‘The Music Plays On’
While the coronavirus continues to keep us apart, local arts organizations are using technology to connect us to the healing power of music, thanks to support from the Community Foundation.
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In early March, Nancy Halverson, executive director of Levitt at the Falls, was busy planning to welcome tens of thousands of individuals and families to the Levitt Shell on north Phillips Avenue for the organization’s summer 2020 concert series.
Coming off a stand-out inaugural season where more than 58,000 music lovers attended 30 free outdoor concerts in 2019, Halverson was optimistic that the 2020 season would set new records.
But by mid-March, life as we know it essentially stopped as the coronavirus swept across the U.S. And in the weeks that followed, arts organizations here and nationwide braced themselves for a catastrophic storm of events unlike anything they’d seen before.
”As we’ve been in communications with our local arts organizations, we know many have had to cancel events, including concerts, gallery exhibits, recitals, theatre productions and more — all gatherings generally attended by large crowds of people,” said Patrick Gale, vice president for community investment.
As a result, Gale said, operational revenues for local arts organizations have been negatively impacted, as have charitable donations.
While the pandemic is preventing people from enjoying the arts in traditional ways, representatives from the local arts community say the arts are needed and wanted now more than ever.
“Without a doubt, we know that people are using the arts to heal and understand this complicated moment in time,” Gale said.
Thinking Outside the Box
With social distancing appearing to be the new norm — for the foreseeable future, anyway — Halverson and her team knew they needed to pivot. And thanks in part to support from a Community Foundation grant, that’s exactly what the Levitt did.
“When all this came about, we just went back to ‘what is our mission’? It’s about building community through music. That’s still there. We just needed to find different avenues to do it,” Halverson said. “We looked at our long-range plan to see what we could do now. We added new tools to our toolbox utilizing digital technology.”
“Levitt in Your Living Room” is just one example.
Through Facebook Live, the Levitt is offering in-depth interviews with artists who are sharing their creative processes and discussing what moves them as artists.
“It’s like having a backstage talk with an artist that you’ve always wanted to have,” Halverson said. In addition, KELO-TV and South Dakota Public Broadcasting (SDPB) aired the “Best of Levitt 2019” earlier this summer, enabling music-lovers throughout the area to enjoy the sights and sounds of past concerts.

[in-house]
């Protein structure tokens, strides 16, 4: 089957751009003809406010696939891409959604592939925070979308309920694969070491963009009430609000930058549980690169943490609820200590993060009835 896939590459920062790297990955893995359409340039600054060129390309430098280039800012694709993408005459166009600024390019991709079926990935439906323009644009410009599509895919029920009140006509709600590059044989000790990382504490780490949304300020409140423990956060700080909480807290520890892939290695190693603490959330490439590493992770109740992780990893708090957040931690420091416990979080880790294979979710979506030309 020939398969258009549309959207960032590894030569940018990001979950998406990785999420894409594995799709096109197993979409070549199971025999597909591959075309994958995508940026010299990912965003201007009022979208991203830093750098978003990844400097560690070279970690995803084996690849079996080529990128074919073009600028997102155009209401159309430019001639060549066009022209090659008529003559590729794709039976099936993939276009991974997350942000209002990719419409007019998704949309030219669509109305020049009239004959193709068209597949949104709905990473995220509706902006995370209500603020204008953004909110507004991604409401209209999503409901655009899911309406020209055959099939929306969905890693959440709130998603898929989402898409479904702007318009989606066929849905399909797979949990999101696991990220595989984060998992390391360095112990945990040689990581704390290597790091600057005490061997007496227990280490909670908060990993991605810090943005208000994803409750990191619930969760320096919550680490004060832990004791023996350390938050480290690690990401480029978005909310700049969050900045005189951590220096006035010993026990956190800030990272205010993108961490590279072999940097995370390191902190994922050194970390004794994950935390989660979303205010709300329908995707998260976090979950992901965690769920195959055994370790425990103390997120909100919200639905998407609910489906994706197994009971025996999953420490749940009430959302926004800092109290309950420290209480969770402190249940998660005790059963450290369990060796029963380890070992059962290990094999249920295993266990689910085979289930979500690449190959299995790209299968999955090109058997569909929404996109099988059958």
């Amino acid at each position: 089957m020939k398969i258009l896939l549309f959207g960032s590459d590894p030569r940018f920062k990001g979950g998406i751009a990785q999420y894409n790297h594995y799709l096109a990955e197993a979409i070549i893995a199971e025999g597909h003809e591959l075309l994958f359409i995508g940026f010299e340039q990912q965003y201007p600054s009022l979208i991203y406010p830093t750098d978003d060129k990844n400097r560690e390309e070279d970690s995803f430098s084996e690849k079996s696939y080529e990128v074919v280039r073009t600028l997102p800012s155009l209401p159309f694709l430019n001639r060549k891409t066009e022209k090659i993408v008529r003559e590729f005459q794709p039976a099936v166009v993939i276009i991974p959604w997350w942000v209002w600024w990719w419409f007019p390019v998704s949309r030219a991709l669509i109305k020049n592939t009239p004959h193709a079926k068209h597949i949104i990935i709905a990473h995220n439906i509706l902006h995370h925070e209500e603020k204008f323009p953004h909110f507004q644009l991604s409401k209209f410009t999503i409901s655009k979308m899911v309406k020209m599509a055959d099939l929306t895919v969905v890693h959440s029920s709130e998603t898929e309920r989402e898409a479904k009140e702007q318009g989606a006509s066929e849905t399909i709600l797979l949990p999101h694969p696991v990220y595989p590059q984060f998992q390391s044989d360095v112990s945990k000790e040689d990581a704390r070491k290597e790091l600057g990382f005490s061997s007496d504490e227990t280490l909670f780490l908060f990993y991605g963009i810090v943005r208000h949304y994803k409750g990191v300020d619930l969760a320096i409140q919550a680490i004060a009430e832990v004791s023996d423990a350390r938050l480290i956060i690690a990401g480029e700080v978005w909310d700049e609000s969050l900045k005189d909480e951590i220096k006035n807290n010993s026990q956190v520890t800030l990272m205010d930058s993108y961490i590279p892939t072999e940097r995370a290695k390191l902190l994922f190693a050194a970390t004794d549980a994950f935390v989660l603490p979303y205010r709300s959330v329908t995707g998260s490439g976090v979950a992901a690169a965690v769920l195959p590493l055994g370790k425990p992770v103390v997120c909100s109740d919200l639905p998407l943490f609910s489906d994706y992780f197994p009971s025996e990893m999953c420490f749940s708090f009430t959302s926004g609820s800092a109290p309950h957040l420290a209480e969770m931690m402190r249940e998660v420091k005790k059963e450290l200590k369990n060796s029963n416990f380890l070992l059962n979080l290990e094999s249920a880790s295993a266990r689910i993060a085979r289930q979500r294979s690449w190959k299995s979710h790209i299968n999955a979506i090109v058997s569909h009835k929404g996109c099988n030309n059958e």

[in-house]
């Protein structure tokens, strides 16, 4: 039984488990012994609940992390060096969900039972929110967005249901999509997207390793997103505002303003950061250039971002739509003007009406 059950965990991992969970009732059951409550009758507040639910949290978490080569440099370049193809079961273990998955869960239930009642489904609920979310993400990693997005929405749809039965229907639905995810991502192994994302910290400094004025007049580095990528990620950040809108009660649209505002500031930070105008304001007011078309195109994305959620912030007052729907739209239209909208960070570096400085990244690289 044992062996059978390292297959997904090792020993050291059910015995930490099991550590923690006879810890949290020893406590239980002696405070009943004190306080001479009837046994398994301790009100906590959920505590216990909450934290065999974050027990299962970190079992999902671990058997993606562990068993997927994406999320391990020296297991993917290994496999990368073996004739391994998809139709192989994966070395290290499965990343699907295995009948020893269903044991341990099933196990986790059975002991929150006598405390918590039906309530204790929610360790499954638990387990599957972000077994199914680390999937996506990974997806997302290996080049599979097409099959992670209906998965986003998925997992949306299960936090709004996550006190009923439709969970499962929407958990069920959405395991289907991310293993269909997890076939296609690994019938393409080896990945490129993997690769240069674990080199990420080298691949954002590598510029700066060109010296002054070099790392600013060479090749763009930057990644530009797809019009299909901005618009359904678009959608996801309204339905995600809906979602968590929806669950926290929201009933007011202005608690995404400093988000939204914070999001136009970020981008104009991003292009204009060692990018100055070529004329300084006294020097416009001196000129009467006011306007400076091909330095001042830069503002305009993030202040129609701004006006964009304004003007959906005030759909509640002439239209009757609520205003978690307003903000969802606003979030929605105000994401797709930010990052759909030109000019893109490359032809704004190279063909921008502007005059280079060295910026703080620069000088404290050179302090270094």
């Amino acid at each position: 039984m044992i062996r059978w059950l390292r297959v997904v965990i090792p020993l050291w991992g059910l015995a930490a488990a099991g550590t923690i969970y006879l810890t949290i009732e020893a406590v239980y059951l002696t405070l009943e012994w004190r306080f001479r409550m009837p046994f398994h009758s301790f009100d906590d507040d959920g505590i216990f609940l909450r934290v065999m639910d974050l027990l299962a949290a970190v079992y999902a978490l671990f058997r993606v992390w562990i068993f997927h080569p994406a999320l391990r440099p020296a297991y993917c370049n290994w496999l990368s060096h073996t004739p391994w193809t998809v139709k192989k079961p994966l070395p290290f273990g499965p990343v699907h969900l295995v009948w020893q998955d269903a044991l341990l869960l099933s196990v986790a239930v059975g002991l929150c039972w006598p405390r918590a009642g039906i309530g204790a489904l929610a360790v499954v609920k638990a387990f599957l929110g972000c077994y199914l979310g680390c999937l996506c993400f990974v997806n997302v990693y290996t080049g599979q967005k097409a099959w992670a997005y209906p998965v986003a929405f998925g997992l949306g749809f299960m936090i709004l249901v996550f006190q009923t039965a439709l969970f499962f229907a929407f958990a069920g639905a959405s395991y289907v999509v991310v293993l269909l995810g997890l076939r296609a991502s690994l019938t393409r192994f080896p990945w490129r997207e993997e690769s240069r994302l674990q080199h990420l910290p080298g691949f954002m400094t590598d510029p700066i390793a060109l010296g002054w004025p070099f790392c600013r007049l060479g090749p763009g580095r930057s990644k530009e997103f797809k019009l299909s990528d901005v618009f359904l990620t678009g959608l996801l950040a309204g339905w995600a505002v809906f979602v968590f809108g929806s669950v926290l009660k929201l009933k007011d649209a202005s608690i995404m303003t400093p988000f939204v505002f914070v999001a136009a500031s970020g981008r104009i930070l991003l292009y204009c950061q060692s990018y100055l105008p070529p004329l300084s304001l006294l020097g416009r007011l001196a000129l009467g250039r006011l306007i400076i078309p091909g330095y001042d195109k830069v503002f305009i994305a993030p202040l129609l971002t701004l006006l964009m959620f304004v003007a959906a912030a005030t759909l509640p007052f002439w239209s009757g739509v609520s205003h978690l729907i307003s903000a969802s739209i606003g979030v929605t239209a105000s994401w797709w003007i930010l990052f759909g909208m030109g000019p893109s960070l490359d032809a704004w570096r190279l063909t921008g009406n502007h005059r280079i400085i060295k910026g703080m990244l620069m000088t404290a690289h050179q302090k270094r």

Reception to the new, virtual music experiences has been positive — evidence of the public’s desire for the healing qualities of music during this time.
That’s why, Gale said, support for local arts organizations is more important than ever. “No matter where we’ve come from or what our life circumstances are now, each of us connects with the arts in different, yet similar ways,” he said. “The intersection of the arts and philanthropy opens up more opportunities for us to find common ground. At the Foundation, we remain committed to supporting our local arts organizations and we encourage members of our community to offer their support during this time as well, if they can.”
New Methods + New Channels = New Audiences
Jennifer Teisinger, executive director of the South Dakota Symphony Orchestra (SDSO), has seen first-hand how new methods of delivery and new delivery channels have the potential to bring in new audiences for arts organizations.
Since the onset of the pandemic, the SDSO has also utilized digital technologies to share music with existing fans, as well as new ones, thanks in part to grant support from the Community Foundation.
In addition to a new “Listen Now” section of its website, a dedicated online digital resource with links to streaming orchestral performances; #SDSOatHome, featuring solo and small ensemble orchestral performances; podcasts; lessons; and tutorials, the SDSO is also utilizing its social media channels to share content. With the help of Lawrence and Schiller for video editing, the Orchestra has also partnered with KELO-TV and SDPB to air concert performances.
While the pandemic closed the concert hall doors last spring, Teisinger said the SDSO has remained committed to sharing music. A collective effort to think differently and act with flexibility has made that possible and, she said, concerts are planned to resume in October.
“The SDSO team has been resilient, creative and proactive about figuring out how to edit, produce and push out digital content. Video editing is now a topic in every SDSO team meeting. Instagram takeovers, webinars with donors, and regular video updates to audiences are now a part of our new way of operating.”
According to Halverson, even in times of crisis, “The music plays on.” And in 2020 especially, resiliency, flexibility and creativity are key to making that possible.
“We’ve decided to not get hung up in the methodology of the delivery. Instead, we’re focused on getting the music out there and letting people be a part of it,” she said.
Both Halverson and Teisinger agree that support from the Community Foundation as well as encouragement and engagement among community members are helping to make this moment in time easier.
“Music is healing. When we can listen to a song and it eases some of the tension we’re feeling, that’s huge. Turning to music now is so natural,” Halverson said. “But we couldn’t be this flexible if not for all the support we have from the community, including the Foundation. This is such a generous community. And the Foundation sets the tone for that.”